The church is meant to be a beacon, marking out the safe path to true wholeness and hope. Sadly, however, the church today often capitulates to the world’s narrative without ever being aware of it. Our preaching can easily reinforce that we are what we do, telling people they must focus on doing things pleasing to God so he will continue to accept them. Yet true Christianity bases all its hope on what God has promised to do in, through, and for us because of his love—not on what we must try to do to earn it.
Here is the core message of Reformation Anglicanism. Forged in a time when the Western church had lost its way, its five characteristics illumine the authentic gospel once again for the 21st century.
1. Reformation Anglicanism is apostolic.
In an age of uncertainty, when the search for truth has been replaced with a never-ending search for one’s “true self,” Reformation Anglicanism is founded on the solid rock of the eyewitnesses to Jesus.
In the midst of the medieval period’s doctrinal confusion, Protestants made a simple, but significant, distinction. The Bible, as the witness of the apostles, had a unique authority for the faith. The writings of later church leaders could be helpful guides to the Christian life, but Scripture is its own ultimate interpreter concerning God and our relationship with him.
Thomas Cranmer, the chief English Reformer, pointed out that important early theologians like John Chrysostom and Augustine taught these same principles. Thus, to make sure that the newly self-governing Church of England was truly apostolic, the English Reformers adopted the principle of sola Scriptura.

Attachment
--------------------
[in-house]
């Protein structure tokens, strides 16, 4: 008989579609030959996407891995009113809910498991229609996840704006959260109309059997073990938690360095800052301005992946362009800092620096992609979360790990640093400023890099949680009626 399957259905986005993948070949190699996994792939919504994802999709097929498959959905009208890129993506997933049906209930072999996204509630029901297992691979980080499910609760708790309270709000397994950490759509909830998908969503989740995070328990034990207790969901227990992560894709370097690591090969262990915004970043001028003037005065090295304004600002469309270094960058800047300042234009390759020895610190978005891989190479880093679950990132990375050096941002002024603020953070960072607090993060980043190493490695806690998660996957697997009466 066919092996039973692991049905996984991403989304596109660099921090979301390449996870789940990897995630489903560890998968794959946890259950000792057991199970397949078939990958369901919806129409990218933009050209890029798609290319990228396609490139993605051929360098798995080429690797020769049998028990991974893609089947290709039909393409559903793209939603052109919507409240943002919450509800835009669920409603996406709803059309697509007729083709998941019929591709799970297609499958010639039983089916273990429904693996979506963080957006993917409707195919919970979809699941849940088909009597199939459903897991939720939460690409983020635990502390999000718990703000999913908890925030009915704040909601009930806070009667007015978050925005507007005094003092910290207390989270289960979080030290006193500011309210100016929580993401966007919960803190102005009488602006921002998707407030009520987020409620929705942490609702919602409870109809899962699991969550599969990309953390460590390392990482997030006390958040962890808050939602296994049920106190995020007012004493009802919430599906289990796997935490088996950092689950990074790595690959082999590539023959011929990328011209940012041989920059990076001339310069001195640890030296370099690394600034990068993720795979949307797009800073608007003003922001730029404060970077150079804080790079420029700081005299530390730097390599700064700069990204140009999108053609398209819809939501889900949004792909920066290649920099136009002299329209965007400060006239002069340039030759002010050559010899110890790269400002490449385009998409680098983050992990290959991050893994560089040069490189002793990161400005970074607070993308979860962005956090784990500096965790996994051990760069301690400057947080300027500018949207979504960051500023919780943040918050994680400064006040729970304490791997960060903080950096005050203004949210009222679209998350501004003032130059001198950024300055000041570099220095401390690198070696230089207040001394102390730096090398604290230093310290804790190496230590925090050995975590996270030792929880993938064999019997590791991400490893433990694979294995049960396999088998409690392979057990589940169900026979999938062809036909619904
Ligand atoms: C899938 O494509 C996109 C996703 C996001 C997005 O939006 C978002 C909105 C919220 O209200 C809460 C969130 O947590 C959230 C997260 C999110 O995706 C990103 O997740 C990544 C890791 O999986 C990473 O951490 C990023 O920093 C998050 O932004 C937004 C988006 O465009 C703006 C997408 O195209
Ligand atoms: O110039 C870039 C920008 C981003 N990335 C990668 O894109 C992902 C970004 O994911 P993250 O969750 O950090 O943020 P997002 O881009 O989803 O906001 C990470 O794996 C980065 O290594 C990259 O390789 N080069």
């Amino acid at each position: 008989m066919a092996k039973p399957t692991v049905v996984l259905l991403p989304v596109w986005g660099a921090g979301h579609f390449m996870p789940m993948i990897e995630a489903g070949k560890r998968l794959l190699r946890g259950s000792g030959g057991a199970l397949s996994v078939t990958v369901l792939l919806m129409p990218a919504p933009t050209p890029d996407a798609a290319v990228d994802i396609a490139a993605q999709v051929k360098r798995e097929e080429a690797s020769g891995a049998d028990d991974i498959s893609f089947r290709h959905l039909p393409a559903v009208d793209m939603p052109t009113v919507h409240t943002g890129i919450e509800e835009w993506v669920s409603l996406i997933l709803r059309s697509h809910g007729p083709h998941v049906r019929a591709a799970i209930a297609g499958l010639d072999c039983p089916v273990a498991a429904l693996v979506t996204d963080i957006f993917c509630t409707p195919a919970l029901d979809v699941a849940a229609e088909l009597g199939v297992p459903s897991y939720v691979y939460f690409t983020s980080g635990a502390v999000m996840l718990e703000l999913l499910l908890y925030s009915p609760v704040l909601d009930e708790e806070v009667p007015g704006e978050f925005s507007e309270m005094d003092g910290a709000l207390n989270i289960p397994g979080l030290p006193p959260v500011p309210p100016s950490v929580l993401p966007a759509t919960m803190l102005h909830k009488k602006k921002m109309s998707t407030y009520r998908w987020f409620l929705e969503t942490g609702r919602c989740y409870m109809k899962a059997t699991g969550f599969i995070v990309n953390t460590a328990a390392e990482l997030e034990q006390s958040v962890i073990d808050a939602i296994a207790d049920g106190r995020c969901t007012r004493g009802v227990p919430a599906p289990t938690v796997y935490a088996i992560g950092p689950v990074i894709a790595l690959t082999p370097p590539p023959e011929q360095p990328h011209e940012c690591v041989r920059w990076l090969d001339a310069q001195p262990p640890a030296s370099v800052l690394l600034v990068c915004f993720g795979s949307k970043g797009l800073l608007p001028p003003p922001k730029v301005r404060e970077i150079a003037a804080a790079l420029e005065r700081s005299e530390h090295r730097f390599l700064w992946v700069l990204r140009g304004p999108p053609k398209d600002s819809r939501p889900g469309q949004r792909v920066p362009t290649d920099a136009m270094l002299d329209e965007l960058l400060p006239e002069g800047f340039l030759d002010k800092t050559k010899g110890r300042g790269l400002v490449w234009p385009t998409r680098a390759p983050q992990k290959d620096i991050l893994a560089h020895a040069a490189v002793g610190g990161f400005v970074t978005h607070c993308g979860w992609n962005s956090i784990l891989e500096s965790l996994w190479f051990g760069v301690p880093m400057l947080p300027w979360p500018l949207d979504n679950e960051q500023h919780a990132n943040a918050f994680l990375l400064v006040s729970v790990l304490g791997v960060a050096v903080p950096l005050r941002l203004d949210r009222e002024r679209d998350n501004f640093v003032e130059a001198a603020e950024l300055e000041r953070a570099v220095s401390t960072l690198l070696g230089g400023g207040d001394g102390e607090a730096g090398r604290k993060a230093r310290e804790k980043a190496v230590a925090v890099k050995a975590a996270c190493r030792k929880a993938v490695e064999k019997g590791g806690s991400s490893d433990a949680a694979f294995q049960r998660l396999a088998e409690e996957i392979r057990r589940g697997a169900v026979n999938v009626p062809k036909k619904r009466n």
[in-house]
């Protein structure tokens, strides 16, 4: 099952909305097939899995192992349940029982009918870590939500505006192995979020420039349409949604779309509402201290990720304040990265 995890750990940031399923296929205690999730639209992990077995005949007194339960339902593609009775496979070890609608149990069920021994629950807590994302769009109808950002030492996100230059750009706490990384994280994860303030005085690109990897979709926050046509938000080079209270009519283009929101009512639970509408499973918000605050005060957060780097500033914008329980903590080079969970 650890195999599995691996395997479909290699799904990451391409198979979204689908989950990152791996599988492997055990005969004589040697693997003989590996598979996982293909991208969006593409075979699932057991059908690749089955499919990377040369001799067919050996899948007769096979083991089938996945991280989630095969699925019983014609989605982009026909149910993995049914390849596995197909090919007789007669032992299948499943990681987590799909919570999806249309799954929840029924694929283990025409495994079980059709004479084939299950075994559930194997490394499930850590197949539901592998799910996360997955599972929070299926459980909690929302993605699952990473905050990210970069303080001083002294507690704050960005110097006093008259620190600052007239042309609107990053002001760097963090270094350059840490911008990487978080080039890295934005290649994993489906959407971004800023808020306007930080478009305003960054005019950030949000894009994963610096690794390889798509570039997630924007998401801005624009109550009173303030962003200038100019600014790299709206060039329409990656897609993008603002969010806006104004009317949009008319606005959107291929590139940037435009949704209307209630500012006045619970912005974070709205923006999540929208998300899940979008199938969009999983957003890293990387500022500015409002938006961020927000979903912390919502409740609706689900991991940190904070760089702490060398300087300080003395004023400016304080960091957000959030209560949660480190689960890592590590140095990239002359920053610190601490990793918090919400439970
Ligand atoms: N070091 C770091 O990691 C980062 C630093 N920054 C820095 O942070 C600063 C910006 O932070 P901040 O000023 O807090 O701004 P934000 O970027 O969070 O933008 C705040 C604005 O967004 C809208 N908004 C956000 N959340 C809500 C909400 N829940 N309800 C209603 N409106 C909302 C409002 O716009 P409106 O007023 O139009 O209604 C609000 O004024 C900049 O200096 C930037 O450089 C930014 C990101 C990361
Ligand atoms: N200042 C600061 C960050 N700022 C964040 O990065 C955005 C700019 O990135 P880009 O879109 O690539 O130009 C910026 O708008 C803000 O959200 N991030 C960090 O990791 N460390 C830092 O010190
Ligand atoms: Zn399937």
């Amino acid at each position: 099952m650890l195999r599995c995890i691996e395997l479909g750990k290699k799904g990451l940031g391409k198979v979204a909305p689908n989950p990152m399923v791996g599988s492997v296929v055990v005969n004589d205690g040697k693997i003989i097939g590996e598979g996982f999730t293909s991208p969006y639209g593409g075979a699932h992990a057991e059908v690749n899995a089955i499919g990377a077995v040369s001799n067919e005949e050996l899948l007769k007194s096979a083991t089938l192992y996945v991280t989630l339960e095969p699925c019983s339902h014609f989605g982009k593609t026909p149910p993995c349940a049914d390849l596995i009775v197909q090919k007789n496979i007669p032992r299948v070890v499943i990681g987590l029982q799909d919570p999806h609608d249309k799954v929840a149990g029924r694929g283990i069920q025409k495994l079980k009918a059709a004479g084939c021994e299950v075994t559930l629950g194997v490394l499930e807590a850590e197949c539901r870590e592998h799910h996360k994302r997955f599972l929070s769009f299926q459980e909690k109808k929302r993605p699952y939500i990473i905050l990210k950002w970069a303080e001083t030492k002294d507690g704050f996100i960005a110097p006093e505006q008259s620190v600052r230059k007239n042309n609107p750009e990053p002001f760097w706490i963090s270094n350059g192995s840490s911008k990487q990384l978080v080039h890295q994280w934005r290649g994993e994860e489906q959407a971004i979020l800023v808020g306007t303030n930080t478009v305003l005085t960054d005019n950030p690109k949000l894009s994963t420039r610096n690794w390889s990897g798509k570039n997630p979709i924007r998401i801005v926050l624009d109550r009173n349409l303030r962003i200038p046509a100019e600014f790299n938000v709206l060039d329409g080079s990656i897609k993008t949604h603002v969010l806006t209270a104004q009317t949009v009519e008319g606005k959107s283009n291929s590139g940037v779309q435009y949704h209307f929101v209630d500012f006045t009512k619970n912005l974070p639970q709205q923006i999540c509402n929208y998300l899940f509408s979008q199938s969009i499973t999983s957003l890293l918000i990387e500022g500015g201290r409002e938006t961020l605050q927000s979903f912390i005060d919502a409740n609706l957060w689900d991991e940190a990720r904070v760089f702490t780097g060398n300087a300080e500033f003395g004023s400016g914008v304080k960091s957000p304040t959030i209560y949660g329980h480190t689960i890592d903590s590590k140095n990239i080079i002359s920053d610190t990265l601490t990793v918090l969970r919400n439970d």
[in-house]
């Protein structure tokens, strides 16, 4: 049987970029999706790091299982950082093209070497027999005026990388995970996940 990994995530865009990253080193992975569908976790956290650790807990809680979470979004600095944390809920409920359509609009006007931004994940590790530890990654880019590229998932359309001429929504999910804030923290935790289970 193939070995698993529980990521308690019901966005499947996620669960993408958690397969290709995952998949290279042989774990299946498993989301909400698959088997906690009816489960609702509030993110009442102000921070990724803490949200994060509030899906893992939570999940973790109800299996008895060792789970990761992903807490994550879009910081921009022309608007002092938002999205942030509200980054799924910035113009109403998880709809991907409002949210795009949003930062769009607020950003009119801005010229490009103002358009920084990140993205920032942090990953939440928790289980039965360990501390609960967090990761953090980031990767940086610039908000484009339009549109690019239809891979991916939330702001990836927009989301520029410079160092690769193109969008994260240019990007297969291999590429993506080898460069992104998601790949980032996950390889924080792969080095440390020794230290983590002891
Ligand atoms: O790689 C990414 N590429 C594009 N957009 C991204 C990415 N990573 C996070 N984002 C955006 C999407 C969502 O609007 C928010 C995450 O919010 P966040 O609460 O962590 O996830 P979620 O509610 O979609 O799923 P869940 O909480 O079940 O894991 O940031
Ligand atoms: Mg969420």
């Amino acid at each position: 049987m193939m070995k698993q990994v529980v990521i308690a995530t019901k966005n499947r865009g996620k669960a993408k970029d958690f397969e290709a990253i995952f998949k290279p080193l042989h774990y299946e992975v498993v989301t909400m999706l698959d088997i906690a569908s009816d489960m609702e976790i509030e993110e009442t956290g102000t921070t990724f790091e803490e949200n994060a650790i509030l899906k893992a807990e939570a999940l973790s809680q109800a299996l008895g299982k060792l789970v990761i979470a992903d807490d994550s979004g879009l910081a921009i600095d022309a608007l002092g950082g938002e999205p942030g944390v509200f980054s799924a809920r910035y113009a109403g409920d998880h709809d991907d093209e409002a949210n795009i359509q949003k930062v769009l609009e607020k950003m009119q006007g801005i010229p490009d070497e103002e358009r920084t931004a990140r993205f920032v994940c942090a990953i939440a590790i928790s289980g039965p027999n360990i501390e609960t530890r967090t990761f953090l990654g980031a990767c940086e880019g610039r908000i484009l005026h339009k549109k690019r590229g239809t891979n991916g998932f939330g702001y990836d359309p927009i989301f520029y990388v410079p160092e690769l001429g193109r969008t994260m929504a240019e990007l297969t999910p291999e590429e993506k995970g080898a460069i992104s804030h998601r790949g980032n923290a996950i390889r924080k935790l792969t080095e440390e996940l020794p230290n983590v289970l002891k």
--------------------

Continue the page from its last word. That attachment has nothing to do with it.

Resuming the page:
2. Reformation Anglicanism is catholic.
We should always remember that the Reformers never saw themselves as anything other than good catholics. They confessed what all catholic Christians had always held to be true everywhere in the early church. Just like their Roman counterparts, the Protestant Reformers championed the ancient creeds and believed in the nature of the Trinity and of Christ as taught by the first four general councils.
At a time when so many Christian denominations are questioning the fundamentals of the faith, only the timeless divine wisdom of catholic apostolic Christianity—which is embraced by Reformation Anglicanism—can effectively counter the false hope offered by the deceitful devices and desires of the post-modern heart.
3. Reformation Anglicanism is mission-focused.
The English Reformers believed Christ came to proclaim a message that has the power to gather a community. Naturally, then, Thomas Cranmer’s first major liturgical change was introducing Reformation preaching through the Book of Homilies. He wanted to stir up saving faith in hearts and minds by having them hear the gospel message presented clearly during Sunday worship.
Then, two years later, Cranmer reinforced Reformation teaching by introducing a new prayer book. He replaced the Latin liturgy with a service in English that emphasized the gospel’s power, through Word and sacrament, to move their hearts to love God and one another.